Select Comparisons

Versus the L3 ($119), the L9 has a more powerful bass boost that is slightly less controlled, a thicker midrange, and much more sparkle in the treble. Both are warmer, darker listens and the L9 suffers less from timbre coloration. In terms of technicalities, the L9 also handily edges out the L3. It's a clear upgrade minus being several times the L3's price.

Versus the Fearless Audio S8 Pro ($489), from memory the S8 is more in-your-face. While the L9 has more quantity to the bass, the S8 Pro's treble is more pronounced and verges on aggressive at times. Mids on the L9 are thicker and less textured. Both suffer from BA timbre to a certain extent. While I prefer the tone of the L9, the S8 Pro has a clear advantage in terms of technical performance and is a good deal faster. The S8 Pro is the better value, but some may find it too aggressive.

Versus the Moondrop Blessing 2 ($320), once again the L9 has more bass quantity (yeah, it's one bassy boi), but the B2 has more control in the low-end. The midrange on the B2 is thinner and cleaner. For me, the L9 has the advantage in the highs because of its sparkle, but that's more so personal preference. The B2 is also the clear winner in terms of technicalities. They're very different IEMs, but in the most objective sense possible, the B2 is the better IEM not even taking into account the price differential.

Test Tracks (just some of the ones I used)
  • Brooks and Dunn – Red Dirt Road
  • Ekali – Cage
  • IU – Blueming
  • Jason Aldean – Talk About Georgia
  • Keith Urban – Sweet Thing, Kiss a Girl
  • Kelsea Ballerini – Needy
  • Lee Brice – Love Like Crazy
  • Sabai – Million Days
  • SawanoHiroyuki[nZk] – REMEMBER, e of S
  • Taeyeon – My Voice (Album)
The Verdict

The more hours I put on the L9, the more I realize that it's in a bit of a weird spot. It doesn't seem to play especially well with any of the genres that I regularly listen to, sans perhaps EDM. It's neither an analytical IEM nor a laid-back IEM due to its booming bass and sparkly treble. There's also a lot of reservations that one should have about the L9's tonality - particularly the boosted bass response - and it's not the greatest technical performer either. For these reasons, I don't think it's competitive at its $550 asking price, and a couple of the select comparisons I outlined above are good examples of why.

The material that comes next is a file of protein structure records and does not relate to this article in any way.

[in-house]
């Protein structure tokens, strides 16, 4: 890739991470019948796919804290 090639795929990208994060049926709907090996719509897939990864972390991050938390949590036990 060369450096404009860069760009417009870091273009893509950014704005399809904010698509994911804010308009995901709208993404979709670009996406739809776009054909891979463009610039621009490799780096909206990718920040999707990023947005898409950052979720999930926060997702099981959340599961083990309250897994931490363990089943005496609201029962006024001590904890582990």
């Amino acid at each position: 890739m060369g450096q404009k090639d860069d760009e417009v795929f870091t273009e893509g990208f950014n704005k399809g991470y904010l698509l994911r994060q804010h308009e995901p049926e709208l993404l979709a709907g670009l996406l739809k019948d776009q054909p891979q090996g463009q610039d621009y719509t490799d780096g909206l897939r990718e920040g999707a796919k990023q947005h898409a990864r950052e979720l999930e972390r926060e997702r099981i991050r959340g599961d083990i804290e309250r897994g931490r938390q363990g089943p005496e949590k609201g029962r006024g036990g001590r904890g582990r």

And yet, the L9's not a bad IEM at all. In fact, it's probably my favorite IEM out of the Thieaudio lineup so far, although in all fairness I only lasted five minutes with the V14 before handing it back to its owner. To this effect, the L9's mostly a guilty-pleasure IEM for me. So while I can't really recommend the L9, I can't say I dislike it, and if the tonality sounds like something that would float your boat - then why not?

Score: 5.5/10 (Good)
Understanding my scoring: This is a personal, subjective assessment of an IEM’s sound quality. I don’t take into account any other factors, and it's relative to the absolute best sound I've heard. Take it with a grain of salt! I’m not going to lie; I have high standards. But I’m not telling anybody how they should hear something – it’s a reflection of what of me, myself, and I hear.
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Introducing ThieAudio
Thieaudio was launched in 2019 as a creative endeavor of Linsoul Audio. The goal of Thieaudio was to serve as a creative platform for gathering the best teams of engineers to inspire revolutionary audio products for audiophiles and professionals alike. For each project, we hand select the most innovative and renown engineers in his or her field to oversee the design, engineering, and manufacturing of the products. The first chapter, the Thieaudio Phantom, drew overwhelming praise from the international community and was even applauded as the new standard for planar magnetic headphones by some.